Branding is complex — it’s the one task that must encompass promises you make to your customers, how you will deliver on those promises and how customers value your products. It involves a lot of moving parts and solid alignment between copy and design. Those who are not exposed to the intricacies of branding may, understandably, simplify the process and make assumptions about its true purpose. So let’s try to squash those common misconceptions and explain the realities of branding.
This is a very common misconception, as logos are visual elements that exist at nearly every consumer touchpoint: website, packaging, social channels, etc. Logos are familiar to consumers, and they may become the first thing that pops up when thinking about a company’s brand. But a brand reaches far beyond a logo. A logo is more of a visual representation of the overall brand, an icon that communicates the overarching brand message and evokes similar emotions. It works both ways: brands are not totally complete without a logo, and a logo is never a complete brand.
If your company works by this belief, your brand will suffer. It is every employee’s responsibility to understand, support and represent the brand, and doing so will improve consistency and therefore brand equity. For example, if the Marketing department is pushing for a brand that listens to its customers and provides services based on what they want, but then the customer service isn’t up to par, the two departments are not aligned and the brand lacks consistency. This will affect the authenticity of the brand and ultimately how consumers view your brand and your company. Make sure everyone in your organization is prepared and empowered to be a brand advocate, and remember that consistency is key.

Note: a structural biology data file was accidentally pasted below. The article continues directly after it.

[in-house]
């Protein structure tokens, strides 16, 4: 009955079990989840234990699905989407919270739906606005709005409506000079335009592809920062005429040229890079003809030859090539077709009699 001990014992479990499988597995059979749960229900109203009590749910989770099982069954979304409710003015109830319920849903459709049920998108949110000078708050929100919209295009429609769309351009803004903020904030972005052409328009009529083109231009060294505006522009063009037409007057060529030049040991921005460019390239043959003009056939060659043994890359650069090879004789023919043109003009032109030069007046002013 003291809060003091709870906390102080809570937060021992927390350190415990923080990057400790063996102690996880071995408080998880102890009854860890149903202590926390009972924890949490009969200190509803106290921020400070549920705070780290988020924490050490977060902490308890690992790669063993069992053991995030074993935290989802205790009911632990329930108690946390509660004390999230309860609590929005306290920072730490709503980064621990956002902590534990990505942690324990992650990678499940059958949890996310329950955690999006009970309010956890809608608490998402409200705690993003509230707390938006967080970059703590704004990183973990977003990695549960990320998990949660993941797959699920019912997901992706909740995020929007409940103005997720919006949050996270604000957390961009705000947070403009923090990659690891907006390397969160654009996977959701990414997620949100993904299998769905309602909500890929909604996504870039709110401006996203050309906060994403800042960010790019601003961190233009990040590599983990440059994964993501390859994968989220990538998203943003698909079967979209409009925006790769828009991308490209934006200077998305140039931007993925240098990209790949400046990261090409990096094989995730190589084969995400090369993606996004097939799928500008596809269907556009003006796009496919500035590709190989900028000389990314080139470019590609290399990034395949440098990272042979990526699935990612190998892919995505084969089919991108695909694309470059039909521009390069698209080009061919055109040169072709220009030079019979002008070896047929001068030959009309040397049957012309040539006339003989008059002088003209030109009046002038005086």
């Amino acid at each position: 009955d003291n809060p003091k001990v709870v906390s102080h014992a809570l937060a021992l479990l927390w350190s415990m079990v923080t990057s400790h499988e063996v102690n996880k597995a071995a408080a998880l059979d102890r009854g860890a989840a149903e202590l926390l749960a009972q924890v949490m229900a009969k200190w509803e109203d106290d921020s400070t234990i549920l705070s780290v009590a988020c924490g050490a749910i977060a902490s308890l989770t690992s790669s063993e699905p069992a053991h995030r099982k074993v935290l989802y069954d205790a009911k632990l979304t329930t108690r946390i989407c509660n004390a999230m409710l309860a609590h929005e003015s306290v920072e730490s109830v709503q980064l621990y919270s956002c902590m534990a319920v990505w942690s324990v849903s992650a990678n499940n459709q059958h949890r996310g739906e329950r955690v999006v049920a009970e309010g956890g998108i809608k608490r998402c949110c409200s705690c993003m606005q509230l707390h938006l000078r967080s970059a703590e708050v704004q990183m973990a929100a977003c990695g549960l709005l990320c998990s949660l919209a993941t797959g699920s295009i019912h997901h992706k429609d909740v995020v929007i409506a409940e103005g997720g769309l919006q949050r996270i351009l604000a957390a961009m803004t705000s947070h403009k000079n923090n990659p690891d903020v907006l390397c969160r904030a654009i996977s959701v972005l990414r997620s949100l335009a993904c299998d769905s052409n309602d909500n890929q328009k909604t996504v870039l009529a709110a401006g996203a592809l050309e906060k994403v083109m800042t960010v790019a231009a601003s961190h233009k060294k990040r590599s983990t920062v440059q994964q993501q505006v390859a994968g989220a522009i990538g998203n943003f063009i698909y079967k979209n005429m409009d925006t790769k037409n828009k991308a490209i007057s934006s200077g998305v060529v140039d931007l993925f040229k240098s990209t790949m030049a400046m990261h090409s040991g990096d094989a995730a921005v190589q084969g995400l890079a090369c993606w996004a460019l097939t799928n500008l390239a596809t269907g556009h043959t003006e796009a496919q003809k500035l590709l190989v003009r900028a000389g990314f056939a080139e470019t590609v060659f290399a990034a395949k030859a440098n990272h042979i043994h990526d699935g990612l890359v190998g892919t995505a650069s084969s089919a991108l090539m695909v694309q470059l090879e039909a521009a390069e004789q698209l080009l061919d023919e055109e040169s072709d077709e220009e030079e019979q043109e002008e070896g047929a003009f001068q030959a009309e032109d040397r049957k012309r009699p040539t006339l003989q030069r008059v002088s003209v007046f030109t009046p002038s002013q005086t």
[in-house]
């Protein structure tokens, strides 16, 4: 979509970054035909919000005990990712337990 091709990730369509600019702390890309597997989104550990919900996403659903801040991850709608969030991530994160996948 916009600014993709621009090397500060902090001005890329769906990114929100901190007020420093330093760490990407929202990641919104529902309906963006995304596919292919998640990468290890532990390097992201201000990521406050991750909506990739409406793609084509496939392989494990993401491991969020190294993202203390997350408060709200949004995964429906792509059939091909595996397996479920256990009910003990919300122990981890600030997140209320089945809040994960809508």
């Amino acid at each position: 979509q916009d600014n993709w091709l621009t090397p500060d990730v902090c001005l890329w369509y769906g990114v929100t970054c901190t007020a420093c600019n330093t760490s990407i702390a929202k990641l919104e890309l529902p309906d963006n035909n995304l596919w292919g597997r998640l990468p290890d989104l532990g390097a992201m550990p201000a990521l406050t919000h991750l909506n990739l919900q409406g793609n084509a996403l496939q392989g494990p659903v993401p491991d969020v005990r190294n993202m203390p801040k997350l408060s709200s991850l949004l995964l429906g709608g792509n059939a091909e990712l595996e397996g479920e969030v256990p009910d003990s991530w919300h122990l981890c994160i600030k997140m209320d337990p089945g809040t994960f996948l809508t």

While the two are closely aligned and certainly work together, branding and marketing are not the same thing. Branding represents what you want your consumers to understand about your company and product. It’s the overall messaging regarding promises you’ll deliver your customers. Marketing focuses on how you’ll get those messages out to your customers.
What do consumers tend to rely on most when making a purchasing decision — emotion or logic? It may surprise you, but the answer is emotion. Brands express an idea that consumers can relate to. So your company can (and should!) provide a stellar product or service, excellent customer service and appropriate pricing, but without a strong brand, something would still be missing. You need a brand in place to engage customers, evoke positive emotions and differentiate your company from your competitors. Never underestimate the ability of an effective brand to attract, influence and retain loyal customers.
Have you witnessed these branding misconceptions? Do you know of others? Share your thoughts in the comments below!